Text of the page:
Forty years since I last walked the halls of my high school, and last week I attended a reunion of classmates, in a bar in my hometown across the lake. I was ambivalent about going, as I haven't kept up with anyone from those years. I had an exit plan in case it was dreadful.
I ended up staying for hours.
Of course, we're all different people from who we were at 18. I was exceptionally shy then (my sons refuse to believe this) and decidedly in the "nerd" category. Awkward, bone-juttingly skinny, editor of the school literary magazine, captain of the girl's track team, sang alto in the jazz choir. I could barely utter a single syllable to a boy without verging on panic.
Trailing this history, and with my particular interest in social interactions, I navigated the crowd with none of the social anxiety I'd once experienced. But most of the faces were completely foreign. Who were these people? Strange to realize that everyone looked at the name tag before the face. A quick browse through the couple of annuals on a table was enough to call forth the younger versions.
I engaged in a handful of substantive conversations, but mostly I mingled and observed, taking note of the old cliques thrown together again, the surfeit of massive man-bellies at every bump of the elbow, the handful of women who seemed not to have aged more than a day or two. (How did they manage this?!)
I was surprised that I enjoyed myself so much. Grateful not to be that gawky teenager anymore.
At one point I was sitting alone at the bar waiting for some food, and a man struck up a conversation, the husband of a classmate I'd barely known.
"What do you remember about Mary?" He asked.
"I remember that in 7th grade she wore tiny round glasses and had a bowl haircut," I said.
"Yes! I can picture her like that! Tell me more!"
"Well, I don't really know anything else. We weren't friends."
"Oh come on! Tell me some things about her that I don't know. I know you can think of something."
"Um, not really. Like I said, I knew who she was, but we didn't hang out."
"COME ON! You gotta tell me something!"
He was starting to bug me, was leaning into me in a mildly threatening manner.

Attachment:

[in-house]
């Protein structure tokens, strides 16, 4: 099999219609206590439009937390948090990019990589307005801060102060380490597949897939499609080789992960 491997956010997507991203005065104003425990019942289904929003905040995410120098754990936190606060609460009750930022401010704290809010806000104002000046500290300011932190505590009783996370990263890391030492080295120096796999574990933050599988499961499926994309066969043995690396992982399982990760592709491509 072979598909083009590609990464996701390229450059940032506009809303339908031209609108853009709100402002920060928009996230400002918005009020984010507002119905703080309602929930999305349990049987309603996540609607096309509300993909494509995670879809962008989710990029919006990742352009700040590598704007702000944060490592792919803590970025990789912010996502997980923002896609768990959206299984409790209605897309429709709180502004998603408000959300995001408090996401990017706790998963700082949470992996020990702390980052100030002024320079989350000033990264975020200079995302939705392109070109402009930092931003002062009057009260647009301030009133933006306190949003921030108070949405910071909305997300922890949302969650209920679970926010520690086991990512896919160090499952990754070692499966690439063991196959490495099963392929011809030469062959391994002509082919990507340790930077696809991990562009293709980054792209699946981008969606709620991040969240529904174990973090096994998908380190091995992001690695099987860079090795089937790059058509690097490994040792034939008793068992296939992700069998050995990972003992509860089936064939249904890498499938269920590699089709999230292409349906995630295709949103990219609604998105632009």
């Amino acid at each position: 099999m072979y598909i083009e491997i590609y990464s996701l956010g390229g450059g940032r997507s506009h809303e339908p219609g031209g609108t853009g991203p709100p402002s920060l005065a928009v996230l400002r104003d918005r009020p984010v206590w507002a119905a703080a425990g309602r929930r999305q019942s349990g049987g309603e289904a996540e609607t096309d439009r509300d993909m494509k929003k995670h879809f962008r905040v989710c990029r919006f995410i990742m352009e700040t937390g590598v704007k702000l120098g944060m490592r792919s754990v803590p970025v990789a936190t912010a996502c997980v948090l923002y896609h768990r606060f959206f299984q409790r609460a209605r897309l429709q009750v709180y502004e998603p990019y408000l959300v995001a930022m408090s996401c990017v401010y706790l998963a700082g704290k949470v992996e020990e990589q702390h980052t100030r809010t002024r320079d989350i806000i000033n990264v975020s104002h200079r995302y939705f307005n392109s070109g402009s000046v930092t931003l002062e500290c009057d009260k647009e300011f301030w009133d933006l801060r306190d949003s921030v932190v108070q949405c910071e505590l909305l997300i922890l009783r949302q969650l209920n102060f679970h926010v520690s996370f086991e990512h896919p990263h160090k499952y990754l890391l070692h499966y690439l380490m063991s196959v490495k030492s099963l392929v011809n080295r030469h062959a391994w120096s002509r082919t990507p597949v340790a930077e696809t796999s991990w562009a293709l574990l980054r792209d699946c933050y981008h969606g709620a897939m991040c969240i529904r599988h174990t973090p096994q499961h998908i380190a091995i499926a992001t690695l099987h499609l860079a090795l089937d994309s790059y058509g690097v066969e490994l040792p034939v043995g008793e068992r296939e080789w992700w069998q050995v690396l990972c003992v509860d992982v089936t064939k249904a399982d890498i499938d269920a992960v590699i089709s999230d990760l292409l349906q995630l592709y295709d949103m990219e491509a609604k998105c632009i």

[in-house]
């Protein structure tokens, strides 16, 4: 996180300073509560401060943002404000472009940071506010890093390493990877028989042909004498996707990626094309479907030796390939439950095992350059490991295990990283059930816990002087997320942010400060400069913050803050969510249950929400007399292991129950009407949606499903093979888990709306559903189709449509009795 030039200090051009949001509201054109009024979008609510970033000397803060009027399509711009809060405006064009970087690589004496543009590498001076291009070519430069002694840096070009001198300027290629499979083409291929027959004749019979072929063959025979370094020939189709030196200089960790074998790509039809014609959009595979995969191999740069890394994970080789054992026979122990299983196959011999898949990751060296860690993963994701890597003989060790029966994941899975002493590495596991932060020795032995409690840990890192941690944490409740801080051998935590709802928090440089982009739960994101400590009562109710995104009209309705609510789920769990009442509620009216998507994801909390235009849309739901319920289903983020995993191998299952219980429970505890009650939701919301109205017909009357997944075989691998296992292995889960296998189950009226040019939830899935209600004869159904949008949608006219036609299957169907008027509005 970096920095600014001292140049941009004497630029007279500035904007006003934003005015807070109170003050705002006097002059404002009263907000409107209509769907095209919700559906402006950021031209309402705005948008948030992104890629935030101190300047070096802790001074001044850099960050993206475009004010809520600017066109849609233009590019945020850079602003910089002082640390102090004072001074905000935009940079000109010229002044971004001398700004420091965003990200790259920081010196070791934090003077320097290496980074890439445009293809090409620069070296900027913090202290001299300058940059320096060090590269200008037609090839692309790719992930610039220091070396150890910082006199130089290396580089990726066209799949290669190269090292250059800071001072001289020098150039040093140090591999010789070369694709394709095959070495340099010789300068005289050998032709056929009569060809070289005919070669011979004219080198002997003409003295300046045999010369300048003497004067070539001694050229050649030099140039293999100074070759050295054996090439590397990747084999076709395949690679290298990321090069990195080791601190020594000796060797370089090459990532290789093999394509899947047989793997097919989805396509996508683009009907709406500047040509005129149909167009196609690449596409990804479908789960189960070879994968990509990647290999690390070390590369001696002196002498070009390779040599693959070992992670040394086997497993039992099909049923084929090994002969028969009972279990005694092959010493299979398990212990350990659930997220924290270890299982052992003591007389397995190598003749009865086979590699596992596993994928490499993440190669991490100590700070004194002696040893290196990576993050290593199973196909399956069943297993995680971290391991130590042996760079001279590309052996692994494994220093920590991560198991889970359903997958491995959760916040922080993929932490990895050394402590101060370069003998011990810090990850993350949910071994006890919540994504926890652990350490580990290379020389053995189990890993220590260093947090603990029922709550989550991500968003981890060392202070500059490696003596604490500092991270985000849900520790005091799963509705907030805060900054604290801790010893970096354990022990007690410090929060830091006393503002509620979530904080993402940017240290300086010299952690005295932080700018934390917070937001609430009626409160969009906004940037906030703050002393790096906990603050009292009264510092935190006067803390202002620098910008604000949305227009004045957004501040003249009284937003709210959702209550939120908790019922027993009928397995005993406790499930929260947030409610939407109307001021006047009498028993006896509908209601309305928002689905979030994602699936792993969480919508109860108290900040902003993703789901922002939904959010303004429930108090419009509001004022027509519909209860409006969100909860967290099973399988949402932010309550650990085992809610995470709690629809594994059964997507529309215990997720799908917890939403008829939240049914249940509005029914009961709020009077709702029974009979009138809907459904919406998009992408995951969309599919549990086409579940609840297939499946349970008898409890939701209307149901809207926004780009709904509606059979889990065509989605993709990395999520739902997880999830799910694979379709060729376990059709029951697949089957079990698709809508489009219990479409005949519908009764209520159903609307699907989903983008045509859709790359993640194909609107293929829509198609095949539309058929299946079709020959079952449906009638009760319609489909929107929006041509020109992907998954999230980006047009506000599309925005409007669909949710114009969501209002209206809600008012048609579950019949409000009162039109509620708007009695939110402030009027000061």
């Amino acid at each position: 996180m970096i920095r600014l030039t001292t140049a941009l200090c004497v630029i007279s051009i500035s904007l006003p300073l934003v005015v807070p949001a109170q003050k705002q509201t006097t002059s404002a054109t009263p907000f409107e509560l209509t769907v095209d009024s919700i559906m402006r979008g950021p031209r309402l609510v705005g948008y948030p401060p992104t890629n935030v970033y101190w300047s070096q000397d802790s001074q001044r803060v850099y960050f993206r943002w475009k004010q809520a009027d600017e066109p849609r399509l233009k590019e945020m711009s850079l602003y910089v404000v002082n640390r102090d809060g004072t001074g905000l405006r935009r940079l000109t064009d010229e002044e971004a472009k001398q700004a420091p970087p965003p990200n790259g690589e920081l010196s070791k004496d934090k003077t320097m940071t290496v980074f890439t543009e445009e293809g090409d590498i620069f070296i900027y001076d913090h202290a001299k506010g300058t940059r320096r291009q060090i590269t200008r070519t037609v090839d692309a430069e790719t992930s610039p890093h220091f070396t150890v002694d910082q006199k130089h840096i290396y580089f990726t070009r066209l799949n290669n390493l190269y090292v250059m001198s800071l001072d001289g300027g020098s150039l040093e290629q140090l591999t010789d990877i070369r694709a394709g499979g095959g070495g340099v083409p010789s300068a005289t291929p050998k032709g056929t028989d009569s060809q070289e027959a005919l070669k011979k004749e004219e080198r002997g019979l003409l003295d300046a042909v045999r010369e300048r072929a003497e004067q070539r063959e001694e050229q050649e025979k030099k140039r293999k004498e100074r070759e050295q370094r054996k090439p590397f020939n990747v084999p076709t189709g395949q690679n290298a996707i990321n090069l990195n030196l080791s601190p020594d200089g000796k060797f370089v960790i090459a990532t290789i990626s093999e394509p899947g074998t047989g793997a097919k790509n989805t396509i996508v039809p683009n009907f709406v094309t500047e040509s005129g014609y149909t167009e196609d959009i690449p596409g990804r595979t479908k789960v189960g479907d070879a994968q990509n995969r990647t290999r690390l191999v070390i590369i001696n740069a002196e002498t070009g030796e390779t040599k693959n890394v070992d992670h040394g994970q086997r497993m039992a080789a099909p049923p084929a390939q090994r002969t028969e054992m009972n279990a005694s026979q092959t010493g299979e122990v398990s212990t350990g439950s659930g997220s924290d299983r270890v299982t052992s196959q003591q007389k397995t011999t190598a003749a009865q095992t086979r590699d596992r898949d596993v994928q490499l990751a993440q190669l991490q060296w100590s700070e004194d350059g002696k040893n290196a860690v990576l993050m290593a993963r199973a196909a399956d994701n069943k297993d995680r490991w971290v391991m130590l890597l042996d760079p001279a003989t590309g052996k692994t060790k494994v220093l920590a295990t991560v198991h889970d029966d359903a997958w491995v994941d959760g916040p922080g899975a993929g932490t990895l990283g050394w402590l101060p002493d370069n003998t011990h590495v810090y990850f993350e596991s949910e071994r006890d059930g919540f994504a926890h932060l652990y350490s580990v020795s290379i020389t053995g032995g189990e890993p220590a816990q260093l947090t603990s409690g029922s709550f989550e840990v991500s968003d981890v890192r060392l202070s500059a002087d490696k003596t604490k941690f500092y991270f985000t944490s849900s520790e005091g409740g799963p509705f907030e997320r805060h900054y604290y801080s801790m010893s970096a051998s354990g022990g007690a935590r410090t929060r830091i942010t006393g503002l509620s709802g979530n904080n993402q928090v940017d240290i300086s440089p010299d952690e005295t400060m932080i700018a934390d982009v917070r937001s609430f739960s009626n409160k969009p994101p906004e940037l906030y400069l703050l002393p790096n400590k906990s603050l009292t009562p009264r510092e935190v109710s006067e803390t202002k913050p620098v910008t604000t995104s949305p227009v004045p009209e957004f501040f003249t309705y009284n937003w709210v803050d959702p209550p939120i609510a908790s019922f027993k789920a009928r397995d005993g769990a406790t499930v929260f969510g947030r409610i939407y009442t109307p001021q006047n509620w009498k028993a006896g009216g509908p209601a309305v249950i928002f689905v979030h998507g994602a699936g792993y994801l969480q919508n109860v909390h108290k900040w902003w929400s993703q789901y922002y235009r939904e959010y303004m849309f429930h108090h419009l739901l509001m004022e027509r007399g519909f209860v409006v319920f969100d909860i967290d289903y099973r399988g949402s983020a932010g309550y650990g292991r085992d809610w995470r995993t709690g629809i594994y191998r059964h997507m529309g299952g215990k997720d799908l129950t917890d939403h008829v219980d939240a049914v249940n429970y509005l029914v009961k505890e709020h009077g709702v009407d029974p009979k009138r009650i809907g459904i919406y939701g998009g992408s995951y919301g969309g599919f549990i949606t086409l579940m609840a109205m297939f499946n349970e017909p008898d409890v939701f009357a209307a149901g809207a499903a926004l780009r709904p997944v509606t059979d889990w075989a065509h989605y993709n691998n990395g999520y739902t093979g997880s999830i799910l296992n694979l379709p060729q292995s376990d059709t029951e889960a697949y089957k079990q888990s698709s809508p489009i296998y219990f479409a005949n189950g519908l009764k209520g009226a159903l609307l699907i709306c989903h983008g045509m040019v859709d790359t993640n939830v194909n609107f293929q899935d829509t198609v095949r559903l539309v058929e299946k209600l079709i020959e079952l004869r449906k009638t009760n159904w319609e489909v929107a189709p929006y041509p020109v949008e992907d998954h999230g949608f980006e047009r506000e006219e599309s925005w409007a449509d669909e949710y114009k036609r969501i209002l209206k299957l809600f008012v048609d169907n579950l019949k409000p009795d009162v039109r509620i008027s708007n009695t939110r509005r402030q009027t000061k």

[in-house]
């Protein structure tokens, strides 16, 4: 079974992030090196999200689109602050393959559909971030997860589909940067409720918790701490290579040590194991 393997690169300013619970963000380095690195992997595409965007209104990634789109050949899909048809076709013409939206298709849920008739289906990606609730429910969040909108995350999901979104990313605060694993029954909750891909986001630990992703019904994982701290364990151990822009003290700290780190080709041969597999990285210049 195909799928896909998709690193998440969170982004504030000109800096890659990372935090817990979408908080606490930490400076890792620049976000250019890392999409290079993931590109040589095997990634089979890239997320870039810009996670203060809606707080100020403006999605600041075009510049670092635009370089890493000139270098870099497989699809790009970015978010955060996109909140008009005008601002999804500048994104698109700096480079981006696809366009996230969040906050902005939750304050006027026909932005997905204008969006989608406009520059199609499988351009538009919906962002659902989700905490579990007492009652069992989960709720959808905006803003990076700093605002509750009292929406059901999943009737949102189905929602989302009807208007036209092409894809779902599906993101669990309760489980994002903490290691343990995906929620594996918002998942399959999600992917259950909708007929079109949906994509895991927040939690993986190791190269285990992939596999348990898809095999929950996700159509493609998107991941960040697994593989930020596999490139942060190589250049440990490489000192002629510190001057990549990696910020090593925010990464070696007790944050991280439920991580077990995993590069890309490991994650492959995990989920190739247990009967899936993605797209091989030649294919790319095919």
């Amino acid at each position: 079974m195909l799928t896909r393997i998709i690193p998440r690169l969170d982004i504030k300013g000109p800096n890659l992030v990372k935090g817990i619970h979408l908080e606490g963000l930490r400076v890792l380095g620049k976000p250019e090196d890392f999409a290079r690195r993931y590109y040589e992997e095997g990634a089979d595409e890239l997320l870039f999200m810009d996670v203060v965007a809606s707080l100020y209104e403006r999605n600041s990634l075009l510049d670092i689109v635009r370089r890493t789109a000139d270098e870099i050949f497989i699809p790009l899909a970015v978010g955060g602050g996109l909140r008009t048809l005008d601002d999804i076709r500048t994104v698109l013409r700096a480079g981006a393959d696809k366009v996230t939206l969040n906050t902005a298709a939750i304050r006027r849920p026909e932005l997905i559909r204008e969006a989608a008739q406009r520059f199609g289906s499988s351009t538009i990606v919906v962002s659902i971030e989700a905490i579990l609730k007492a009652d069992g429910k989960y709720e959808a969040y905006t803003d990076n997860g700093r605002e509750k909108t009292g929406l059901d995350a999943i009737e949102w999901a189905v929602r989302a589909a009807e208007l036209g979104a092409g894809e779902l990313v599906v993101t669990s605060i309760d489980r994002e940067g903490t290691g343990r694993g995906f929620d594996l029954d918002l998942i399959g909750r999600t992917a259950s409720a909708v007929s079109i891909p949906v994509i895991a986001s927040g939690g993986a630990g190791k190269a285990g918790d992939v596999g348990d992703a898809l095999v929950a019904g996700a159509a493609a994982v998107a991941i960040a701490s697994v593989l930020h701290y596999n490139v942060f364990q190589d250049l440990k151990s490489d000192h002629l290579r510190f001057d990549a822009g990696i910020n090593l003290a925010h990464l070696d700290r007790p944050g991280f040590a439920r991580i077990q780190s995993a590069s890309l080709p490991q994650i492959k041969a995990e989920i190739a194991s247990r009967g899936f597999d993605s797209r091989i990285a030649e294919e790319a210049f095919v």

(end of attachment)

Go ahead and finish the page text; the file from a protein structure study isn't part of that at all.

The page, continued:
I didn't like his shirt, or the way his upper lip curled when he insisted I tell him something.
He kept at me, boorish and bullying, and I was waiting for my food and didn't want to leave, so I said,
"Okay then. I tell you what: I'll make some things up, okay? Like I said, I don't remember anything about her, but I can make up just about anything, if that's what you want."
"Yes! Yes! Tell me something!!"
Gah. The guy was a broken record, out for weird slumber-party girl secrets WHICH I DIDN'T HAVE.
And so my fiction commenced:
"In 9th grade, Mary wore pink footed pajamas to school, with a little fluffy white tail."
"Oh YEAH! I can see Mary in those! Did they have little ears too?"
"Yes. Little pink ears."
"Haha! I can just see her in those! That's great! Tell me more!"
"You sure? Remember, I'm making this up."
"Yeah, yeah. Just TELL ME MORE!"
"Alrighty then. In 10th grade, Mary started a food fight in the cafeteria, and no one could believe that she'd do such a thing."
"Really?" He looked confused.
"Okay. Tell me more."
I was beginning to enjoy this.
"In 11th grade, Mary had a sex-change operation, and then changed back to a girl."
His jaw dropped open at this, and nothing came out of his mouth.
"And in 12th grade, she joined a band of musical gypsies in Romania, but returned to school just in time to graduate."
At this point Mr. TELLMESOMETHING just stared at me, visibly confused, perhaps a little shaken, his mouth gaping open, his eyes bugging out.
I think he'd forgotten that this was all made-up.
Suddenly he seemed to come-to, shook his head a bit like he was exiting a trance, said, "NOW THAT'S ENOUGH!" in a scolding tone, and strode away.
HA! Finally got rid of him.
I felt more than a little smug.
Forty years ago I would've trembled and blushed at such an encounter, the words mumble-frozen on my tongue. Instead I came away grateful for these 40 years of living, with no desire to return to 1975.